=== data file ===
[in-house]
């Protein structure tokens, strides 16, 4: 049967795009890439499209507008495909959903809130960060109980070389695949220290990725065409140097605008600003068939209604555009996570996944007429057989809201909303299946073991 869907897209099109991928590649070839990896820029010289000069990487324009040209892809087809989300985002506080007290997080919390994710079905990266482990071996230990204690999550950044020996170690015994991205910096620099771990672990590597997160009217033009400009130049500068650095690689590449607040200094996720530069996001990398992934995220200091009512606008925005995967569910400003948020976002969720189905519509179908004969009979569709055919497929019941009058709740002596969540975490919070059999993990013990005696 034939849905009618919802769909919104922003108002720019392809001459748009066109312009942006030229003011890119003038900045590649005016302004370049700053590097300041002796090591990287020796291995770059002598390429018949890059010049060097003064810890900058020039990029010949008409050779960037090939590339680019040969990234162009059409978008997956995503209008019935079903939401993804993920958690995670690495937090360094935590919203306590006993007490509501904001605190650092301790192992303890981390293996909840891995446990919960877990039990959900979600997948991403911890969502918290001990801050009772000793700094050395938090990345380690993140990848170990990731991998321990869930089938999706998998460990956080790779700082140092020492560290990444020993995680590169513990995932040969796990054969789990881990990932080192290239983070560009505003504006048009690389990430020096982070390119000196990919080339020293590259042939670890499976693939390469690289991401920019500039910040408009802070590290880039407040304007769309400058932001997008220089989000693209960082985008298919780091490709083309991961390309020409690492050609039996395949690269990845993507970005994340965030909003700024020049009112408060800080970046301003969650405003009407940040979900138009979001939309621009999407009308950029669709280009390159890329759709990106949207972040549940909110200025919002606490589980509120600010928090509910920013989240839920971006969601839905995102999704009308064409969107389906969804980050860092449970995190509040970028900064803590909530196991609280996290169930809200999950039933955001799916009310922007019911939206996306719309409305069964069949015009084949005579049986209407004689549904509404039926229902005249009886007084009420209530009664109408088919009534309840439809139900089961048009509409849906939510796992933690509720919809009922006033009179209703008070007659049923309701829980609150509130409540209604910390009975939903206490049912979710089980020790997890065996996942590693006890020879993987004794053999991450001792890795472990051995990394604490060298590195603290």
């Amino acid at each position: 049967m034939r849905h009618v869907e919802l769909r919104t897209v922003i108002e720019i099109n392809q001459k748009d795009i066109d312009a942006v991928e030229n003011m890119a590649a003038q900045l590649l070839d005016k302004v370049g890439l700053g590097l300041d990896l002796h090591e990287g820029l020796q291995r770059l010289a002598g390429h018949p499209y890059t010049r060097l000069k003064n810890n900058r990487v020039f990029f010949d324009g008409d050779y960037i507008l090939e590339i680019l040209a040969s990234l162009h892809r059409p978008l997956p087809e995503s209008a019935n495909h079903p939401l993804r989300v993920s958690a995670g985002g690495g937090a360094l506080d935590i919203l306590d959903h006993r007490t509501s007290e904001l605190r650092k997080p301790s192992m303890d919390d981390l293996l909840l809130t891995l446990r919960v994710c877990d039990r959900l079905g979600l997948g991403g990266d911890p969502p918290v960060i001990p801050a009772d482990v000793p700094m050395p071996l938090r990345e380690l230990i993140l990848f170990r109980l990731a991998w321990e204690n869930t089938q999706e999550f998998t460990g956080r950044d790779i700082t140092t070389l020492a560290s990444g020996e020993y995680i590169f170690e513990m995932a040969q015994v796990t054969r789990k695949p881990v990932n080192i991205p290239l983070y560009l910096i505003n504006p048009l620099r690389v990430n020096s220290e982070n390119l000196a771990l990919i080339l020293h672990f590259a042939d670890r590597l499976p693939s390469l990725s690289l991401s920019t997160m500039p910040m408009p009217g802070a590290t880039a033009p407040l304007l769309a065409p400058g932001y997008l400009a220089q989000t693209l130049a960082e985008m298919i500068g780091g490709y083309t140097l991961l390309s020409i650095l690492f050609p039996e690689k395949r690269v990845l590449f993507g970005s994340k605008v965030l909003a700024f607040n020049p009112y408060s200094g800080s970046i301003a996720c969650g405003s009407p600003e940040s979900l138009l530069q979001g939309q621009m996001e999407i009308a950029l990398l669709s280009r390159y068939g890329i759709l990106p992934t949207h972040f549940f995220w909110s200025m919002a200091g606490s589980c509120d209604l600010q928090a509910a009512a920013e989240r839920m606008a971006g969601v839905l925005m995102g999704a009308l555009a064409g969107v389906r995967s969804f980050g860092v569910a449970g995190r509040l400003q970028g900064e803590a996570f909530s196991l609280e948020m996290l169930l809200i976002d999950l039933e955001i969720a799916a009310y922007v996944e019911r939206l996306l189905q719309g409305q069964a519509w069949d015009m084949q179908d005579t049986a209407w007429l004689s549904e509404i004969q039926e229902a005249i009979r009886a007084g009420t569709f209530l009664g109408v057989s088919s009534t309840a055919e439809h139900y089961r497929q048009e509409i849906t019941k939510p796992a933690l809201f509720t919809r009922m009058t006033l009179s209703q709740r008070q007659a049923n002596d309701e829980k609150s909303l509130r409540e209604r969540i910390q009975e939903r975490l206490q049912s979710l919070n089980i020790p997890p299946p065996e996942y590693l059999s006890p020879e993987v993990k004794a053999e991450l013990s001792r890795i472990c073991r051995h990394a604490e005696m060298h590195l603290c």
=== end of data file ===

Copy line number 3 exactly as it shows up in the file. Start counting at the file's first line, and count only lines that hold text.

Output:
């Amino acid at each position: 049967m034939r849905h009618v869907e919802l769909r919104t897209v922003i108002e720019i099109n392809q001459k748009d795009i066109d312009a942006v991928e030229n003011m890119a590649a003038q900045l590649l070839d005016k302004v370049g890439l700053g590097l300041d990896l002796h090591e990287g820029l020796q291995r770059l010289a002598g390429h018949p499209y890059t010049r060097l000069k003064n810890n900058r990487v020039f990029f010949d324009g008409d050779y960037i507008l090939e590339i680019l040209a040969s990234l162009h892809r059409p978008l997956p087809e995503s209008a019935n495909h079903p939401l993804r989300v993920s958690a995670g985002g690495g937090a360094l506080d935590i919203l306590d959903h006993r007490t509501s007290e904001l605190r650092k997080p301790s192992m303890d919390d981390l293996l909840l809130t891995l446990r919960v994710c877990d039990r959900l079905g979600l997948g991403g990266d911890p969502p918290v960060i001990p801050a009772d482990v000793p700094m050395p071996l938090r990345e380690l230990i993140l990848f170990r109980l990731a991998w321990e204690n869930t089938q999706e999550f998998t460990g956080r950044d790779i700082t140092t070389l020492a560290s990444g020996e020993y995680i590169f170690e513990m995932a040969q015994v796990t054969r789990k695949p881990v990932n080192i991205p290239l983070y560009l910096i505003n504006p048009l620099r690389v990430n020096s220290e982070n390119l000196a771990l990919i080339l020293h672990f590259a042939d670890r590597l499976p693939s390469l990725s690289l991401s920019t997160m500039p910040m408009p009217g802070a590290t880039a033009p407040l304007l769309a065409p400058g932001y997008l400009a220089q989000t693209l130049a960082e985008m298919i500068g780091g490709y083309t140097l991961l390309s020409i650095l690492f050609p039996e690689k395949r690269v990845l590449f993507g970005s994340k605008v965030l909003a700024f607040n020049p009112y408060s200094g800080s970046i301003a996720c969650g405003s009407p600003e940040s979900l138009l530069q979001g939309q621009m996001e999407i009308a950029l990398l669709s280009r390159y068939g890329i759709l990106p992934t949207h972040f549940f995220w909110s200025m919002a200091g606490s589980c509120d209604l600010q928090a509910a009512a920013e989240r839920m606008a971006g969601v839905l925005m995102g999704a009308l555009a064409g969107v389906r995967s969804f980050g860092v569910a449970g995190r509040l400003q970028g900064e803590a996570f909530s196991l609280e948020m996290l169930l809200i976002d999950l039933e955001i969720a799916a009310y922007v996944e019911r939206l996306l189905q719309g409305q069964a519509w069949d015009m084949q179908d005579t049986a209407w007429l004689s549904e509404i004969q039926e229902a005249i009979r009886a007084g009420t569709f209530l009664g109408v057989s088919s009534t309840a055919e439809h139900y089961r497929q048009e509409i849906t019941k939510p796992a933690l809201f509720t919809r009922m009058t006033l009179s209703q709740r008070q007659a049923n002596d309701e829980k609150s909303l509130r409540e209604r969540i910390q009975e939903r975490l206490q049912s979710l919070n089980i020790p997890p299946p065996e996942y590693l059999s006890p020879e993987v993990k004794a053999e991450l013990s001792r890795i472990c073991r051995h990394a604490e005696m060298h590195l603290c």